LayoutWhat matters for a good Ph.D. thesis is mainly good content. Still, a good layout does not require a lot of effort and it makes your paper and your thesis more readable. So here is my opinion:
- A good book leaves some space in the margin.
One common rule (this is not the only rule, though, there are others, but these are rules, nonetheless) is to reserve 1/3 of the page for margins (2/9 on the outer part of the page (4.7cm with A4 paper), 1/9 on the inner part (2.3cm), 1/9 at the top (3.3cm), 2/9 at the bottom (6.6 cm)). And please, please, use single spacing. Nobody wants to write his or her comments between the lines.
To learn more about margins, have a look at Canons of page construction.
- Line length and font size
The optimal line length is somewhere between 39 and 60 characters per
line (including blanks).
Lines which are too short and lines which are too long make your text hard to read. As a consequence you should use 12pt fonts if you print your thesis on A4 paper - unless you want your margins to be wider than your text. 10pt is a good choice if you print on A5.
- Line spacing
During the middle of the last century, when people used typewriters to write their Ph.D., it was common to use 1 1/2 line spacing. At that time 1 1/2 line spacing was justifiable. If you type your manuscript with the help of a typewriter, breaking your text into lines (while you are still typing) is hard. Typists preferred long lines and small margins. As a result, there was no space left for notes and comments in the margin. 1 1/2 line spacing or even double line spacing was then the lesser evil, allowing readers to scribble their notes at least between the lines.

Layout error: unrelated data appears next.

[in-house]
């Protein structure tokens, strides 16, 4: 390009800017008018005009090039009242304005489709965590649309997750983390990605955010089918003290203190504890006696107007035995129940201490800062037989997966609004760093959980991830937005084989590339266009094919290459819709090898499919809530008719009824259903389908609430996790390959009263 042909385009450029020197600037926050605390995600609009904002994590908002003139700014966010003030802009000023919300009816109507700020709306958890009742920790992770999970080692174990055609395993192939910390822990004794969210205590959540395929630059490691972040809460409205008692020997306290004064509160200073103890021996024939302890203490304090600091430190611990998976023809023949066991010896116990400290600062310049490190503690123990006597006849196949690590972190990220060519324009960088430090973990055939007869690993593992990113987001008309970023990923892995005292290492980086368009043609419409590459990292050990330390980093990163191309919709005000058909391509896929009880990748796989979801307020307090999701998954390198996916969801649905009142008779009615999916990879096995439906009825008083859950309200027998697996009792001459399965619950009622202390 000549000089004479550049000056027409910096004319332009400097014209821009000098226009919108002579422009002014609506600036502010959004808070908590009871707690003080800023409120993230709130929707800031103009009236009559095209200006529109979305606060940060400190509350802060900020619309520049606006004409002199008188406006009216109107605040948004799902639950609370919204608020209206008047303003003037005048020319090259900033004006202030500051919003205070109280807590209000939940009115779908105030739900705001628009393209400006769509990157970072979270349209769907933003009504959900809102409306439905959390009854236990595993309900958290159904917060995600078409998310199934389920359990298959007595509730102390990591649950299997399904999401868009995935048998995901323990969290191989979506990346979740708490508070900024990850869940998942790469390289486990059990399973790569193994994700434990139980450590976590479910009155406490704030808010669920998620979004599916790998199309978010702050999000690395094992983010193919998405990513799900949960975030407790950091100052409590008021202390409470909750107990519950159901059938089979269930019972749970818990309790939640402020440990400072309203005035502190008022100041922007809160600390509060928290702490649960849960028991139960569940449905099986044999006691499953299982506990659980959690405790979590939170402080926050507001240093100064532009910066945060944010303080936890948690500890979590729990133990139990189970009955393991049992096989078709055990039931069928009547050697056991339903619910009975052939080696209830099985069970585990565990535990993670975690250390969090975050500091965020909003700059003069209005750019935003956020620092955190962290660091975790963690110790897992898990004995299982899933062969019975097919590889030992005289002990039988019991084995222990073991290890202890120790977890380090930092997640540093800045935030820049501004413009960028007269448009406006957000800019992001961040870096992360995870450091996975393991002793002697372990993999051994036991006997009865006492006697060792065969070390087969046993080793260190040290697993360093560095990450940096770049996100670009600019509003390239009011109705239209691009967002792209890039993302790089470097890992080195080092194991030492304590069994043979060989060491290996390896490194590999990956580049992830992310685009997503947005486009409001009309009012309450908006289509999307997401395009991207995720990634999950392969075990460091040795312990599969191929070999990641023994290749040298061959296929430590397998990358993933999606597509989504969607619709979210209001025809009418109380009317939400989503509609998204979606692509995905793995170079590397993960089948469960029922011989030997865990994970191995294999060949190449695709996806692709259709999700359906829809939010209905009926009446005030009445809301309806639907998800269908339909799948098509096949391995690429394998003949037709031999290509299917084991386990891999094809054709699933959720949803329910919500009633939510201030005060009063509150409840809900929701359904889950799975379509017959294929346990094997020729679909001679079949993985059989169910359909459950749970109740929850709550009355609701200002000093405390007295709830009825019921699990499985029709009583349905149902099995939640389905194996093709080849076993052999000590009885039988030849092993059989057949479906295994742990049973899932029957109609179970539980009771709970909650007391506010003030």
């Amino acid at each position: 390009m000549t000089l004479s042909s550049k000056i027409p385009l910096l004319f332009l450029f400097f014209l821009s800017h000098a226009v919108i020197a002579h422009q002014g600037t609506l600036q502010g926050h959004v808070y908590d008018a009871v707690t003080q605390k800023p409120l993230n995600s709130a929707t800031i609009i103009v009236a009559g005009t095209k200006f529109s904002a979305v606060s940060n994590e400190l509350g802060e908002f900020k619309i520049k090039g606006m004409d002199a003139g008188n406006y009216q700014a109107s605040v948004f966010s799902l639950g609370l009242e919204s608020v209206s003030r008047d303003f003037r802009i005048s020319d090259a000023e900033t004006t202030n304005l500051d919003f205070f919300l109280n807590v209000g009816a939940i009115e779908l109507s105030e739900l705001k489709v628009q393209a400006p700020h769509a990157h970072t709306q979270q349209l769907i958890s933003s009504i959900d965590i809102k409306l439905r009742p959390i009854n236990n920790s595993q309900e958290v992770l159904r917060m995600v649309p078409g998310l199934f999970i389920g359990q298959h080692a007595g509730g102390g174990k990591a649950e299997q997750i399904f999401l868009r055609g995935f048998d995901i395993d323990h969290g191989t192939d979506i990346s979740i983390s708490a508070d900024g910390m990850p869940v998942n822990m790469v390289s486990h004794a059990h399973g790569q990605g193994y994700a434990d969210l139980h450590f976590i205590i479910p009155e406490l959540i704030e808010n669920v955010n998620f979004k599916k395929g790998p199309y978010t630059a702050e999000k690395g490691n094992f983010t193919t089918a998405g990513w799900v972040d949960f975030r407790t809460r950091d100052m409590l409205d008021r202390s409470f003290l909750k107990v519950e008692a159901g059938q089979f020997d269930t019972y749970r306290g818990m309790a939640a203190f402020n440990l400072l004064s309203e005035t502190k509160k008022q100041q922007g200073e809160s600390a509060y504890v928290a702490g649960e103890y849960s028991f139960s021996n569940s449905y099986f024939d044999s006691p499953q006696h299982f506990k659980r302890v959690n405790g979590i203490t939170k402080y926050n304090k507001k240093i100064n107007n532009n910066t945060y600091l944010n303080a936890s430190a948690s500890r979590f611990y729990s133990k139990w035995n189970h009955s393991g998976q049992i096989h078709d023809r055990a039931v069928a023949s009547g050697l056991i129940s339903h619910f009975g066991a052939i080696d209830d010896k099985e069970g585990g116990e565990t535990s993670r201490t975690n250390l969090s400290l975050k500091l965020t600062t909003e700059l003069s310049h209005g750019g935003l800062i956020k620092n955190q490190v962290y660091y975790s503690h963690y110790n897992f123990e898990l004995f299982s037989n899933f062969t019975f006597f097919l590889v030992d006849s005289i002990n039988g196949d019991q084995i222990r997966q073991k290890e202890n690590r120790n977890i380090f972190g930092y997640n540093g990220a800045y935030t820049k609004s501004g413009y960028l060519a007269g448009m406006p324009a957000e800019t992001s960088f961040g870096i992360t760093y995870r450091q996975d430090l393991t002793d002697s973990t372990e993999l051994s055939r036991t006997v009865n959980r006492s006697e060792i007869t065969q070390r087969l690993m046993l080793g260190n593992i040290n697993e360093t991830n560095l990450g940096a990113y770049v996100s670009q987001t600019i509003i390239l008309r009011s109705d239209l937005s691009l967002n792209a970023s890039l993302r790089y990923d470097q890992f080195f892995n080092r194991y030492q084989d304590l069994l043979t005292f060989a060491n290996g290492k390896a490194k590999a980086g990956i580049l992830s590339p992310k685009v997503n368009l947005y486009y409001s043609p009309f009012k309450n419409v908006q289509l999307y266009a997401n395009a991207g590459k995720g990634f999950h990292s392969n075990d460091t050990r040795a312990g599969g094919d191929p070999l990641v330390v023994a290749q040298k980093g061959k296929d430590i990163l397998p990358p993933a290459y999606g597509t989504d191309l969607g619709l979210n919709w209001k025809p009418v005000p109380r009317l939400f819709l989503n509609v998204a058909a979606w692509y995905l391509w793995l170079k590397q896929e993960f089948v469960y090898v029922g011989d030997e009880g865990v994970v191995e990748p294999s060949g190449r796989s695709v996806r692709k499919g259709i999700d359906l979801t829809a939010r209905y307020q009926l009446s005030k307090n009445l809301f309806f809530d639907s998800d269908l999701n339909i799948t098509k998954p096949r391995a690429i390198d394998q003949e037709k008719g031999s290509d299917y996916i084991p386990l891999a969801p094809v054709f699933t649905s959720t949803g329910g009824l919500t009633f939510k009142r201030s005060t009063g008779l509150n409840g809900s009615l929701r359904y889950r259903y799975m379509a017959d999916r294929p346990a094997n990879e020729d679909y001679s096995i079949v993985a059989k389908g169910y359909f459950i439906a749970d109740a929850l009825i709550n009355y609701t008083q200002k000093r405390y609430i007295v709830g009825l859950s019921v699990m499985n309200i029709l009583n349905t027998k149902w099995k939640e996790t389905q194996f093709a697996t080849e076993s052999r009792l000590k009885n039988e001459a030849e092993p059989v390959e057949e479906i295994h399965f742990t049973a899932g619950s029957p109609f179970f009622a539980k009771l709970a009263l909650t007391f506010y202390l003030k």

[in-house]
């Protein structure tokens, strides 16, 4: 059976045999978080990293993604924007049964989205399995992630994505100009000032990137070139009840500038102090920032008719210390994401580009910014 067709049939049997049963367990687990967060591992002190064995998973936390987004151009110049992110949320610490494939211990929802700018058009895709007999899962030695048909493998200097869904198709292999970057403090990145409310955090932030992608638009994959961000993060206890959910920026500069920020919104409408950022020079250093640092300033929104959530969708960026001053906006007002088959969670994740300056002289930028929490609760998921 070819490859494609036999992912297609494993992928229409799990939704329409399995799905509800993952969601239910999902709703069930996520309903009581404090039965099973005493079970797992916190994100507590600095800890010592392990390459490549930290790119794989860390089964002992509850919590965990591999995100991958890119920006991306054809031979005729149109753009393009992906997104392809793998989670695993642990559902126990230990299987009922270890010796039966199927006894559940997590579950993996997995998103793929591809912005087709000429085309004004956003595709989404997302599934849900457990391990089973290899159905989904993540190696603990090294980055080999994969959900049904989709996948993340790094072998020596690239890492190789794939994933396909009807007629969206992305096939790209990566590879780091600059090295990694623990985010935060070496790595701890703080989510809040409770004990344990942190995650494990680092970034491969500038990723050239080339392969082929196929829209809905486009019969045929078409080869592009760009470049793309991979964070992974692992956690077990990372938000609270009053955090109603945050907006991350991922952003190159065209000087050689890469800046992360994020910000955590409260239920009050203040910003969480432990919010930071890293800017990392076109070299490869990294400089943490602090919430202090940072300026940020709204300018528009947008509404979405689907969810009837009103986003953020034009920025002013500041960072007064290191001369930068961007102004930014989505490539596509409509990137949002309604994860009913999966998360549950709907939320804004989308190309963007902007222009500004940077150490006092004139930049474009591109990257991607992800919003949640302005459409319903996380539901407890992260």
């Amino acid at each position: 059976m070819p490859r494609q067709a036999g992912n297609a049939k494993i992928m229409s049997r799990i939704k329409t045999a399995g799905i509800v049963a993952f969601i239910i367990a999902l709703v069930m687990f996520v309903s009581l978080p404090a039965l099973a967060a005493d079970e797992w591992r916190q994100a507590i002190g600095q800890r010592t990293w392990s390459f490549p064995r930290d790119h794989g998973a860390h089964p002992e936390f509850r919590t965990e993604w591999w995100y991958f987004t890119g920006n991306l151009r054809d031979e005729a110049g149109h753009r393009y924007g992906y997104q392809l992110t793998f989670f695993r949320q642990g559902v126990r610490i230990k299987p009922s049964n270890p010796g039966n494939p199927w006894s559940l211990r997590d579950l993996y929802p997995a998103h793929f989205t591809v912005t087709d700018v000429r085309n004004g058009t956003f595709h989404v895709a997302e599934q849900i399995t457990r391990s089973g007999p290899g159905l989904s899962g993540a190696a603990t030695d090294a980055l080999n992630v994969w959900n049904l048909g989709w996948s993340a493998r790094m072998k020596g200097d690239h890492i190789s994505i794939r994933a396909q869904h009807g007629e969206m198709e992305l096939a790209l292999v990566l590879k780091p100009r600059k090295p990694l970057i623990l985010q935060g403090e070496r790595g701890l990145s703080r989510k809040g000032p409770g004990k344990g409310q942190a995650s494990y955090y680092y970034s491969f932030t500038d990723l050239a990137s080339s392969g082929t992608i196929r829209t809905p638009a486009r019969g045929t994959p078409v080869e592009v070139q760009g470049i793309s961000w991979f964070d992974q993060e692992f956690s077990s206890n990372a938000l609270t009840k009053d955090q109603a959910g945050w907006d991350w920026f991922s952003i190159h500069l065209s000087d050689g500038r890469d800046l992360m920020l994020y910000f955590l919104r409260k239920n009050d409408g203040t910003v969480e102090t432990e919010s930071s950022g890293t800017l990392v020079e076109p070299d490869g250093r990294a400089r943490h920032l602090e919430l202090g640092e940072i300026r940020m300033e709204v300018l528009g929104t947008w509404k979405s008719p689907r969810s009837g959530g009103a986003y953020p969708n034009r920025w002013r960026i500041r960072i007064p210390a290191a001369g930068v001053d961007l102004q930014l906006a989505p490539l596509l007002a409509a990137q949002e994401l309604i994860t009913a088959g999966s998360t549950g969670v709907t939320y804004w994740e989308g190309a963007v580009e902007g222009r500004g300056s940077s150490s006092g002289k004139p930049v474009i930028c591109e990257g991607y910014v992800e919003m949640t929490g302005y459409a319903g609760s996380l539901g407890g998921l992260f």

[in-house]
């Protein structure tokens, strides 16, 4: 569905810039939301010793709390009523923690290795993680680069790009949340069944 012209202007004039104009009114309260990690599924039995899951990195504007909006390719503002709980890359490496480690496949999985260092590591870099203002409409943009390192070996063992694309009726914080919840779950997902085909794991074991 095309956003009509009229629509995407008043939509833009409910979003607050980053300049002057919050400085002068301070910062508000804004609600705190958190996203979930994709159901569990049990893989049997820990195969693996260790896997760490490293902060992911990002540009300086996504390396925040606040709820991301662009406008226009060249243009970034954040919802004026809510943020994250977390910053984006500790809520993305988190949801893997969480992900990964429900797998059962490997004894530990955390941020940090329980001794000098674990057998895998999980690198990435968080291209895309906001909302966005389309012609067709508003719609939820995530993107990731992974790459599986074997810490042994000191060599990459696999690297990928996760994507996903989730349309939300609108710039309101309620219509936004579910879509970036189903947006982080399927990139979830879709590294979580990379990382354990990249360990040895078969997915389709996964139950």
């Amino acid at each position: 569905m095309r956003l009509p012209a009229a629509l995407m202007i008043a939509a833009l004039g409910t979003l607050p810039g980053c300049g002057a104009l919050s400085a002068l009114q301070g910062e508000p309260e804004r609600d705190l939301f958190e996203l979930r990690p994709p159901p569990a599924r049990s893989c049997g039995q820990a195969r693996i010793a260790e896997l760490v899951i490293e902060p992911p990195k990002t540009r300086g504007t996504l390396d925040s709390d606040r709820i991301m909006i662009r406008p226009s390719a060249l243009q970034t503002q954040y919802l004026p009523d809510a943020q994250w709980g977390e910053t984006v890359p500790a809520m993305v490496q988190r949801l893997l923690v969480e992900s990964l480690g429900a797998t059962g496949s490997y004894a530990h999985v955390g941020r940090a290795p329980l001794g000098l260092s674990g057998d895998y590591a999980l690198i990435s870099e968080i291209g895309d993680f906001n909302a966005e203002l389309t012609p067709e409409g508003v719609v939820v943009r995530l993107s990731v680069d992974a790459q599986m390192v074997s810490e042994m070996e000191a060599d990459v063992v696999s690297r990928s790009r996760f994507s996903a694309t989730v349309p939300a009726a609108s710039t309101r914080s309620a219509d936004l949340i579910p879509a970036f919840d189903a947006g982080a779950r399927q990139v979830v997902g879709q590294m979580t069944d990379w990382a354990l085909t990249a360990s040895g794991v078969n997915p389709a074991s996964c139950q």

Today, when most Ph.D. students do have a computer, 1 1/2 line spacing can and should be avoided. Line breaking and hyphenation are done by the computer; typesetting shorter lines is done by an algorithm and constitutes no problem at all. Short lines are more readable. Short lines allow the reader to write comments in the margin. There is no need to scribble between the lines. Avoid 1 1/2 line spacing—unless you are still using a typewriter.
On the right you see a picture from an old book (1471). At that time people thought a lot about optimal presentation. Please have a look at the linelength, the linespacing, and the space left for notes in the margin. People followed these conventions for a long time—until typewriters came into use.(Some journals still recommend 1 1/2 spacing - if you read along they also recommend using a typewriter. They simply forgot to update their rules.)
- Elements of your thesis
(this is a more experience based assessment)
The median size of an introduction seems to be close to 14 pages. For a thesis which is based on different papers the introduction should explain how these papers are related. Contributions of coauthors can be assessed as a part of the introduction. (Chapter 2 is based on joint work with A and B. A had the idea and provided the data. B did most of the analysis and wrote almost the entire text. The main contribution of the author was to provide the necessary refreshments for research meetings...). Alternatively this can be done in a separate part.
- Summary and conclusion
This seems to be something around 7 - 10 pages.
The CV at the end of your Ph.D. is very short. One or two pages are usually enough.
On average this seems to be 4 1/2 pages.
- William Thomson; A Guide for the Young Economist; Second edition, The MIT Press, 2011.
- William Strunk Jr., E.B. White, Roger Angell; The Elements of Style; Fourth Edition, Longman, 2000.
- Your thesis at the school of economic in Jena
- Here is some information provided by the school of economics in Jena